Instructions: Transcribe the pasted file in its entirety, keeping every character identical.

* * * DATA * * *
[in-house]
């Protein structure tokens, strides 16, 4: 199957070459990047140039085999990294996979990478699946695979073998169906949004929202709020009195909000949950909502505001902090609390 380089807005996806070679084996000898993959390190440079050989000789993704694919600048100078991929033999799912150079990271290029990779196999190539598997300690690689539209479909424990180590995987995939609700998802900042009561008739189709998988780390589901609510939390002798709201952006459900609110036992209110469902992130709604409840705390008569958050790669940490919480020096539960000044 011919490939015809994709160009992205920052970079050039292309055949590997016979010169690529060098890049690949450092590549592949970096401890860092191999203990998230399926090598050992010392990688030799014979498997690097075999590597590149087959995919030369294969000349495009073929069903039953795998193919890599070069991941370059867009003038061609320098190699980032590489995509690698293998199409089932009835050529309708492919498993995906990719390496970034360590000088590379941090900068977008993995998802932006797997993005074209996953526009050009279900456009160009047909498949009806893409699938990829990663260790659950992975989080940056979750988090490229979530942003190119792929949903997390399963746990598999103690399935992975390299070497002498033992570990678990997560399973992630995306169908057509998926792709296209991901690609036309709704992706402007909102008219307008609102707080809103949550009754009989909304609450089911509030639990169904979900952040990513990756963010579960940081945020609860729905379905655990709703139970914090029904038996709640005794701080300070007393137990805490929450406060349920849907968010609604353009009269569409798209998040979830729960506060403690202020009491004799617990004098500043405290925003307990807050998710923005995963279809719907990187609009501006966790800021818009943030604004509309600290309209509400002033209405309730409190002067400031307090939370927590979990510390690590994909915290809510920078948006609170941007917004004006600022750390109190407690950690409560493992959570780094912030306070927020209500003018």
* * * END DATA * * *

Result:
[in-house]
């Protein structure tokens, strides 16, 4: 199957070459990047140039085999990294996979990478699946695979073998169906949004929202709020009195909000949950909502505001902090609390 380089807005996806070679084996000898993959390190440079050989000789993704694919600048100078991929033999799912150079990271290029990779196999190539598997300690690689539209479909424990180590995987995939609700998802900042009561008739189709998988780390589901609510939390002798709201952006459900609110036992209110469902992130709604409840705390008569958050790669940490919480020096539960000044 011919490939015809994709160009992205920052970079050039292309055949590997016979010169690529060098890049690949450092590549592949970096401890860092191999203990998230399926090598050992010392990688030799014979498997690097075999590597590149087959995919030369294969000349495009073929069903039953795998193919890599070069991941370059867009003038061609320098190699980032590489995509690698293998199409089932009835050529309708492919498993995906990719390496970034360590000088590379941090900068977008993995998802932006797997993005074209996953526009050009279900456009160009047909498949009806893409699938990829990663260790659950992975989080940056979750988090490229979530942003190119792929949903997390399963746990598999103690399935992975390299070497002498033992570990678990997560399973992630995306169908057509998926792709296209991901690609036309709704992706402007909102008219307008609102707080809103949550009754009989909304609450089911509030639990169904979900952040990513990756963010579960940081945020609860729905379905655990709703139970914090029904038996709640005794701080300070007393137990805490929450406060349920849907968010609604353009009269569409798209998040979830729960506060403690202020009491004799617990004098500043405290925003307990807050998710923005995963279809719907990187609009501006966790800021818009943030604004509309600290309209509400002033209405309730409190002067400031307090939370927590979990510390690590994909915290809510920078948006609170941007917004004006600022750390109190407690950690409560493992959570780094912030306070927020209500003018």